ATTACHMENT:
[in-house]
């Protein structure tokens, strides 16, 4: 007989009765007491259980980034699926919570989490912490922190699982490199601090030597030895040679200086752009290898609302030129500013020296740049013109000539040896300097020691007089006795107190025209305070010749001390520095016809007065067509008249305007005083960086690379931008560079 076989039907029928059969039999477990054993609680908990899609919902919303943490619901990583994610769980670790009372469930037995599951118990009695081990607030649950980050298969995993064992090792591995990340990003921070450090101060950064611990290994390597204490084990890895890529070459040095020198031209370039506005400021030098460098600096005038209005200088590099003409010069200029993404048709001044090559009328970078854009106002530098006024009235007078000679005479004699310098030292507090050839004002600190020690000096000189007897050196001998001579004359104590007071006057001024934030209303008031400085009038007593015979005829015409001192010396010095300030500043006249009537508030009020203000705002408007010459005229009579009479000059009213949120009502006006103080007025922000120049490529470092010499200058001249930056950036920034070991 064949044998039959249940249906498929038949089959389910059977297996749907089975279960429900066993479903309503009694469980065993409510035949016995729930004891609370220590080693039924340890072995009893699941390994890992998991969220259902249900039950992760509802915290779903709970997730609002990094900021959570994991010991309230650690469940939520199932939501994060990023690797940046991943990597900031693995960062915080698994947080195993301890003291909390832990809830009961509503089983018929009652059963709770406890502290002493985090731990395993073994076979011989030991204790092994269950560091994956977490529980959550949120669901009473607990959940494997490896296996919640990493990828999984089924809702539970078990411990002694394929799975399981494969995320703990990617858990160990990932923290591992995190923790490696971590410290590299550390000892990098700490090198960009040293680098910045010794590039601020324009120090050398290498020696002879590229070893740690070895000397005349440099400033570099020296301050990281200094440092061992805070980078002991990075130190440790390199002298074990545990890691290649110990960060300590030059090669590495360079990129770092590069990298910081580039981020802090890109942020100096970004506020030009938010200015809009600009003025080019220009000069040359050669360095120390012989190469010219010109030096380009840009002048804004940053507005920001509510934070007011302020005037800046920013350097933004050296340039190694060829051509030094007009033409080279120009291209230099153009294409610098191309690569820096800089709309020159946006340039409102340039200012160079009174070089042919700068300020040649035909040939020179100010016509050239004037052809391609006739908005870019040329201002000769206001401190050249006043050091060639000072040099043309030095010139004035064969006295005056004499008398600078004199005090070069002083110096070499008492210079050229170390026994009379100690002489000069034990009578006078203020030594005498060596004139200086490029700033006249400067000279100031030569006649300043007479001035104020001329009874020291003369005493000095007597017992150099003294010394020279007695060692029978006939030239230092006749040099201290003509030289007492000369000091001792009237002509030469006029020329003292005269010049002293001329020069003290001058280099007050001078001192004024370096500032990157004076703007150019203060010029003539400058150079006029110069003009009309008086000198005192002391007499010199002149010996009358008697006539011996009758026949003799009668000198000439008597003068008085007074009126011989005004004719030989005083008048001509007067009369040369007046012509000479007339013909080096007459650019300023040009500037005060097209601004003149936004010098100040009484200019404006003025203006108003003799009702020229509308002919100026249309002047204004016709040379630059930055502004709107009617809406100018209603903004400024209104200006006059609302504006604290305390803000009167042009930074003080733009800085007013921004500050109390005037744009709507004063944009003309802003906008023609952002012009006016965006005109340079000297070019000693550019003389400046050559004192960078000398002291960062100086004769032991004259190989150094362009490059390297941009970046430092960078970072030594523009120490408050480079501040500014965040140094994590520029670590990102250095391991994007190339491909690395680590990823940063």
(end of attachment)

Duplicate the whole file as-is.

[in-house]
């Protein structure tokens, strides 16, 4: 007989009765007491259980980034699926919570989490912490922190699982490199601090030597030895040679200086752009290898609302030129500013020296740049013109000539040896300097020691007089006795107190025209305070010749001390520095016809007065067509008249305007005083960086690379931008560079 076989039907029928059969039999477990054993609680908990899609919902919303943490619901990583994610769980670790009372469930037995599951118990009695081990607030649950980050298969995993064992090792591995990340990003921070450090101060950064611990290994390597204490084990890895890529070459040095020198031209370039506005400021030098460098600096005038209005200088590099003409010069200029993404048709001044090559009328970078854009106002530098006024009235007078000679005479004699310098030292507090050839004002600190020690000096000189007897050196001998001579004359104590007071006057001024934030209303008031400085009038007593015979005829015409001192010396010095300030500043006249009537508030009020203000705002408007010459005229009579009479000059009213949120009502006006103080007025922000120049490529470092010499200058001249930056950036920034070991 064949044998039959249940249906498929038949089959389910059977297996749907089975279960429900066993479903309503009694469980065993409510035949016995729930004891609370220590080693039924340890072995009893699941390994890992998991969220259902249900039950992760509802915290779903709970997730609002990094900021959570994991010991309230650690469940939520199932939501994060990023690797940046991943990597900031693995960062915080698994947080195993301890003291909390832990809830009961509503089983018929009652059963709770406890502290002493985090731990395993073994076979011989030991204790092994269950560091994956977490529980959550949120669901009473607990959940494997490896296996919640990493990828999984089924809702539970078990411990002694394929799975399981494969995320703990990617858990160990990932923290591992995190923790490696971590410290590299550390000892990098700490090198960009040293680098910045010794590039601020324009120090050398290498020696002879590229070893740690070895000397005349440099400033570099020296301050990281200094440092061992805070980078002991990075130190440790390199002298074990545990890691290649110990960060300590030059090669590495360079990129770092590069990298910081580039981020802090890109942020100096970004506020030009938010200015809009600009003025080019220009000069040359050669360095120390012989190469010219010109030096380009840009002048804004940053507005920001509510934070007011302020005037800046920013350097933004050296340039190694060829051509030094007009033409080279120009291209230099153009294409610098191309690569820096800089709309020159946006340039409102340039200012160079009174070089042919700068300020040649035909040939020179100010016509050239004037052809391609006739908005870019040329201002000769206001401190050249006043050091060639000072040099043309030095010139004035064969006295005056004499008398600078004199005090070069002083110096070499008492210079050229170390026994009379100690002489000069034990009578006078203020030594005498060596004139200086490029700033006249400067000279100031030569006649300043007479001035104020001329009874020291003369005493000095007597017992150099003294010394020279007695060692029978006939030239230092006749040099201290003509030289007492000369000091001792009237002509030469006029020329003292005269010049002293001329020069003290001058280099007050001078001192004024370096500032990157004076703007150019203060010029003539400058150079006029110069003009009309008086000198005192002391007499010199002149010996009358008697006539011996009758026949003799009668000198000439008597003068008085007074009126011989005004004719030989005083008048001509007067009369040369007046012509000479007339013909080096007459650019300023040009500037005060097209601004003149936004010098100040009484200019404006003025203006108003003799009702020229509308002919100026249309002047204004016709040379630059930055502004709107009617809406100018209603903004400024209104200006006059609302504006604290305390803000009167042009930074003080733009800085007013921004500050109390005037744009709507004063944009003309802003906008023609952002012009006016965006005109340079000297070019000693550019003389400046050559004192960078000398002291960062100086004769032991004259190989150094362009490059390297941009970046430092960078970072030594523009120490408050480079501040500014965040140094994590520029670590990102250095391991994007190339491909690395680590990823940063």